This keeps the surf a zen place to be and allows all participants to enjoy their time out there by catching more waves and avoiding frustration. Its actually kinda weird after working, striving, hitchhiking to the most remote lost corners of the world to have to surf with other people again (ewww, surfing solo is magic in its spell of self reliance and soul),not only that but my duty is to make sure complete strangers are aware of the secrets of the wave, which completely contradicts my nomadic, hitching wanderings of before, in which is the intrepid explorers learn their own damn secrets and its up to each surfer to interpret the coast with their knowledge to maximise their gains.
Me and the other samoan local surfer, ready to devour. Bananas fronds make easier laundry.
The only surfers in Savaii that are local kids work at our camp, and his name is seabass (Sebastian, and yep, one local surfer for this island, the locals are much too lazy to go to the effort to learn something like surfing) and is welcoming into the samoan village life in every facet. The pioneer and owner of this place, Keith, ex Aussy who has spent his life much the same as how mine has begun. He used to be a gypsy like me, who was exploring the Fiji/Tongan/Samoan by sail power amongst the islands in the 1970s finding the waves to himself that have overcrowding pesky resorts and crowds plaguing them today. His travels rival mine for distance and countries roamed, and we have walked some similar footsteps. He was among the first guy to the famed spots that hold the world surfing tour now (Tavarua being one of em, bastard!!). The more I live the more I realise I was a generation late. Babyboomer buggers ate all the fish, petroleum products and property and got to the waves before surfing got so fashionable. Keith is a Complete pioneer and has completed the mission that I seem to be accidentally undertaking (global surf wanderer). He, like Kyber before him, are good libraries’ of information and Buenos hombres to have as bosses, and there’s is much to be studied as I envision my future being similar to his achievements in adventure surf tourism.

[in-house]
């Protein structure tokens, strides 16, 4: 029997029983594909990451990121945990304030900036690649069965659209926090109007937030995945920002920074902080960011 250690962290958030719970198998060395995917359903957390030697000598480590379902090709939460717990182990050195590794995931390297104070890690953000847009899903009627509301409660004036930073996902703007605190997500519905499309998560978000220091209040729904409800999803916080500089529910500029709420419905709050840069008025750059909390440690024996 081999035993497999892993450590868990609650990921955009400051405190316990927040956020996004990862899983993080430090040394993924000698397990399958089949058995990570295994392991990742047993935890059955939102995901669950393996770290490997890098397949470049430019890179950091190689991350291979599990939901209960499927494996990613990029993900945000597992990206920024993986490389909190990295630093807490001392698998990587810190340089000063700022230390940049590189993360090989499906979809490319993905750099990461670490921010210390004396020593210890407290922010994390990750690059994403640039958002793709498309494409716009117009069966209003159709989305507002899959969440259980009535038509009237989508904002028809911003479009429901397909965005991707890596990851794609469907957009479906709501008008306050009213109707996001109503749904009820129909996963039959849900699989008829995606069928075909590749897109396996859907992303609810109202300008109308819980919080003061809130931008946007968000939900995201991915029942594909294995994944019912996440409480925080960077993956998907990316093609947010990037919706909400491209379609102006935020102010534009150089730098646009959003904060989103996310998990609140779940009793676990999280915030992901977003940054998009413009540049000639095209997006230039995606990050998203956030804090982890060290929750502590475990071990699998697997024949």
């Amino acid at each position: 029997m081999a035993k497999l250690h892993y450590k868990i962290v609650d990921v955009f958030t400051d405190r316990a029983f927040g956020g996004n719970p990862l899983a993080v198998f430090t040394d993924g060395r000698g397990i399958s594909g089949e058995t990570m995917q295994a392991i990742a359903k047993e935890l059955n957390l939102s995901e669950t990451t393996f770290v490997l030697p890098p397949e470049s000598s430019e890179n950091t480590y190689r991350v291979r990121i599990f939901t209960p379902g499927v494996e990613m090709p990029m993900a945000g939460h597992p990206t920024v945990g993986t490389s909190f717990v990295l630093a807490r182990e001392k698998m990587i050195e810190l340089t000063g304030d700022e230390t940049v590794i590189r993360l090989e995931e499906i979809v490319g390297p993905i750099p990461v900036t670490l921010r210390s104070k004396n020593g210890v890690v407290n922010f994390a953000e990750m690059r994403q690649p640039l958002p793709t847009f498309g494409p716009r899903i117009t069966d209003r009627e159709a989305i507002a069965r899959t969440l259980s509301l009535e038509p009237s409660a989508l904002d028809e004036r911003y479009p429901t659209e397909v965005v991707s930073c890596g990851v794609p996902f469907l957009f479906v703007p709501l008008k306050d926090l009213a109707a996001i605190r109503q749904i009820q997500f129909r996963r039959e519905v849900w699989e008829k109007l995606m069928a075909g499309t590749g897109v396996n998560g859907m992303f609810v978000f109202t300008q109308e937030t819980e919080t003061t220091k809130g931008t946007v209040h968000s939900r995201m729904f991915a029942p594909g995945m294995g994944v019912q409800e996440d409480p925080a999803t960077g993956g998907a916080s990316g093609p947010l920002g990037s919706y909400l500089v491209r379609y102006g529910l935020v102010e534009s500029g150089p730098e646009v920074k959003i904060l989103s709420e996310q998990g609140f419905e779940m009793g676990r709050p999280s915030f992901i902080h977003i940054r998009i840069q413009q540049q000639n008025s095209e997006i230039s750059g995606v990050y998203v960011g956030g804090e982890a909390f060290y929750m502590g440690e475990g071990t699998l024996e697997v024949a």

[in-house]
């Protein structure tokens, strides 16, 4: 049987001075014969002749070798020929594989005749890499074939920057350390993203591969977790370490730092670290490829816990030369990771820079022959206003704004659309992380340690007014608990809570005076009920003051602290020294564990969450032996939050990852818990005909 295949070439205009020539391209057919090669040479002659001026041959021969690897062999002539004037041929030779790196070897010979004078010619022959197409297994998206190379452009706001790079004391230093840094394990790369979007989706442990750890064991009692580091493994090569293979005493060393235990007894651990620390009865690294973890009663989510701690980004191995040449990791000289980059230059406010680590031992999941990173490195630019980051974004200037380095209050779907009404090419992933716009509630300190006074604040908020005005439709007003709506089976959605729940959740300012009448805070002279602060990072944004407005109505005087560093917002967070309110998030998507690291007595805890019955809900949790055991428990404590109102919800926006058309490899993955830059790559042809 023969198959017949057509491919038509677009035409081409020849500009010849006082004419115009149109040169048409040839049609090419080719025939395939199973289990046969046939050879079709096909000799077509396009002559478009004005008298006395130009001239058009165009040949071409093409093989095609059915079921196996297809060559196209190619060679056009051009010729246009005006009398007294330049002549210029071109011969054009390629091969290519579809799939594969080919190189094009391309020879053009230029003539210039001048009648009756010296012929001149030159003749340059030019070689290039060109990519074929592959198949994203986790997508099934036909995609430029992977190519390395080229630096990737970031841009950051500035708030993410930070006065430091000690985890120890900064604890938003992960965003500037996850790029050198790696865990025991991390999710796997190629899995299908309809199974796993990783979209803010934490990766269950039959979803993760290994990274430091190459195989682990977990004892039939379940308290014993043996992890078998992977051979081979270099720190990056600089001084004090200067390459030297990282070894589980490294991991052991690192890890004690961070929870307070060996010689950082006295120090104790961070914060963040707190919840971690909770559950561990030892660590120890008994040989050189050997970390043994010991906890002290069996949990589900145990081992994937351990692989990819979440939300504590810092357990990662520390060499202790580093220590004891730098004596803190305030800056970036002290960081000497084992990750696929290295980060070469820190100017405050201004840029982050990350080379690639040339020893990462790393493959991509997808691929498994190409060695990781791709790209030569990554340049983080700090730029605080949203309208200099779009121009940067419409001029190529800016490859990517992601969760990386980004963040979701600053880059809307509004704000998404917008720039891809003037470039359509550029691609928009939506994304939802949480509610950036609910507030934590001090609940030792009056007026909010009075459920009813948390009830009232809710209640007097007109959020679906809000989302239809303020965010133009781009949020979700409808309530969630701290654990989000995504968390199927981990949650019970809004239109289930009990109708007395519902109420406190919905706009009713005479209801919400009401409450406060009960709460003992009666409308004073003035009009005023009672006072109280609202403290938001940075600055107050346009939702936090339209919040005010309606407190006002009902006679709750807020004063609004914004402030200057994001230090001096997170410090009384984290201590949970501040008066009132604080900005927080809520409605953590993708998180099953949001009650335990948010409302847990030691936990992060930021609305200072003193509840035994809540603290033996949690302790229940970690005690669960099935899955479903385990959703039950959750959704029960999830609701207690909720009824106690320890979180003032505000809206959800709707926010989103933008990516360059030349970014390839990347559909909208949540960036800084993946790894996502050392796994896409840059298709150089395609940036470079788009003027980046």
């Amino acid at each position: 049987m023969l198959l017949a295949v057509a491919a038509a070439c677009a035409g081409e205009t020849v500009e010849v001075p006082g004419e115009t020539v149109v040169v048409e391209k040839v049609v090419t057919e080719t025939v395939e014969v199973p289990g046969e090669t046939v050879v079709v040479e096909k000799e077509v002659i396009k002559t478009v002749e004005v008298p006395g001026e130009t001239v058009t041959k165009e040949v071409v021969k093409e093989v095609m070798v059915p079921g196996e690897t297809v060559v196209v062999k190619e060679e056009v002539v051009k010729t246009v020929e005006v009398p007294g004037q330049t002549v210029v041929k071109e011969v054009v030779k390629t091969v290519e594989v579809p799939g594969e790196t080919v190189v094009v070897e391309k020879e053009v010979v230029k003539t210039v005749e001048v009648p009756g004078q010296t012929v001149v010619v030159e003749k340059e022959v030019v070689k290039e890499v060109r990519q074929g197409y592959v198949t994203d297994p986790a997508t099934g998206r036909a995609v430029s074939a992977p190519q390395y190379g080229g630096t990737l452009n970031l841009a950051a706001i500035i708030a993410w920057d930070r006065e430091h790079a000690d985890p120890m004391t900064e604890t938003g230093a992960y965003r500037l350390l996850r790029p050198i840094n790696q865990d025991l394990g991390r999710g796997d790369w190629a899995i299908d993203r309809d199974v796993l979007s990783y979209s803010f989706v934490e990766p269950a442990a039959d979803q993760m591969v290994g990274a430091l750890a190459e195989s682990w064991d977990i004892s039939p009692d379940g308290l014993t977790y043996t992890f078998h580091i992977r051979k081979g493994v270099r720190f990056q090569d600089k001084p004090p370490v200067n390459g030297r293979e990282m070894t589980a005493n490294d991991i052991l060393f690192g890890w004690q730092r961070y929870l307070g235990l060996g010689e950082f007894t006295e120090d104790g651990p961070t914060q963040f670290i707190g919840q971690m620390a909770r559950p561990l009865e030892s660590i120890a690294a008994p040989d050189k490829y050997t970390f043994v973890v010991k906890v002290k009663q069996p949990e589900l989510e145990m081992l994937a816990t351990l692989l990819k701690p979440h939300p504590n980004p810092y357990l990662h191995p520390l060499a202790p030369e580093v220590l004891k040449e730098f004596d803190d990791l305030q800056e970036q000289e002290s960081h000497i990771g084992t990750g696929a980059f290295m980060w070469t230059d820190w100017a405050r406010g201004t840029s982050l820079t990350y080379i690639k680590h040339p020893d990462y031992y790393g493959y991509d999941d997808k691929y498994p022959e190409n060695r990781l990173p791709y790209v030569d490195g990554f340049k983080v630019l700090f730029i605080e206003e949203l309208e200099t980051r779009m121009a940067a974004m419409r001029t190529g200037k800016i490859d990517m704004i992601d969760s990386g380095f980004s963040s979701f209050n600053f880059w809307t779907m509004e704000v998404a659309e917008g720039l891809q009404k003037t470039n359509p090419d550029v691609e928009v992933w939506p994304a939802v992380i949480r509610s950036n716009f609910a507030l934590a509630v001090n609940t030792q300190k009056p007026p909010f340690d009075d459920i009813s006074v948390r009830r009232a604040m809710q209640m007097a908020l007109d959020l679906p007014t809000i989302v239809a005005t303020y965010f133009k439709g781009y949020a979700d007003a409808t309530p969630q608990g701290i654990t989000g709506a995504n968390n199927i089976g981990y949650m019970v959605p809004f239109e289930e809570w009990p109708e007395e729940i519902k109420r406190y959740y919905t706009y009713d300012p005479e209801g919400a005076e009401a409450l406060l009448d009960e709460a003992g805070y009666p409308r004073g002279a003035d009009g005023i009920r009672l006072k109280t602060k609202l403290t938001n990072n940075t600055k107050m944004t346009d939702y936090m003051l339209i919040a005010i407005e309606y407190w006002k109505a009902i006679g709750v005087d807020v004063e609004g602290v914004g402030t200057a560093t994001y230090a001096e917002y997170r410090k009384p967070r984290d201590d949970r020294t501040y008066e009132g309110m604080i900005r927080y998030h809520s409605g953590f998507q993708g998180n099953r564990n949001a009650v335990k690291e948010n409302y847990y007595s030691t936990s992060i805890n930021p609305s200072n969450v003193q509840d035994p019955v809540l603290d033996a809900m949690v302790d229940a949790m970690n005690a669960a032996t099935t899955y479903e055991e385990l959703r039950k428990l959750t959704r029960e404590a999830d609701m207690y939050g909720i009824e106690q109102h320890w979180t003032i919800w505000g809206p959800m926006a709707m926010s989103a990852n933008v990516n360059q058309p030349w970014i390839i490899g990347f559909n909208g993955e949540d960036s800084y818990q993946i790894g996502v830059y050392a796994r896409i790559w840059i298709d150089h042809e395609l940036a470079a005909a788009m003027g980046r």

If the waves are less than desirable then I have been helping take tours around the island. Although it lacks the skyline deformities of Tahiti’s bizarre mountains, Samoa has its beauty in the details, and the fact you can drive for kilometres and find no cars, just people asleep everywhere. The locals have ‘fales’ which is a house essentially, but the local way is to have no walls, just timbers supporting a thatch roof, so anyone can wander in from any side and have a nap, before wandering to the neighbouring house. And having another nap. This seems to occupy their days for the most part here, leaving the waves for us foreigners (lovely). I have never met a more narcoleptic race before, and sleeping, working in the plantations, fishing, church and rugby pretty much fills their peaceful days.
The islands possess no shortage of geological bizarities to display for the guests, with blowholes, geological and volcanic formations dispersed through the jungle.
Another geyser-esque eruption dwarfs our guests that scurry about trying not to get canon launched
In much the same essence of the Natural Mystic mission, my current trajectory is still seeking waves and foreign culture. It’s a big ocean and much to explore, and it appears no end of secrets to find in the mighty Pacific. Looks like Ill be busy for a while. Thanks again for reading all, Peace.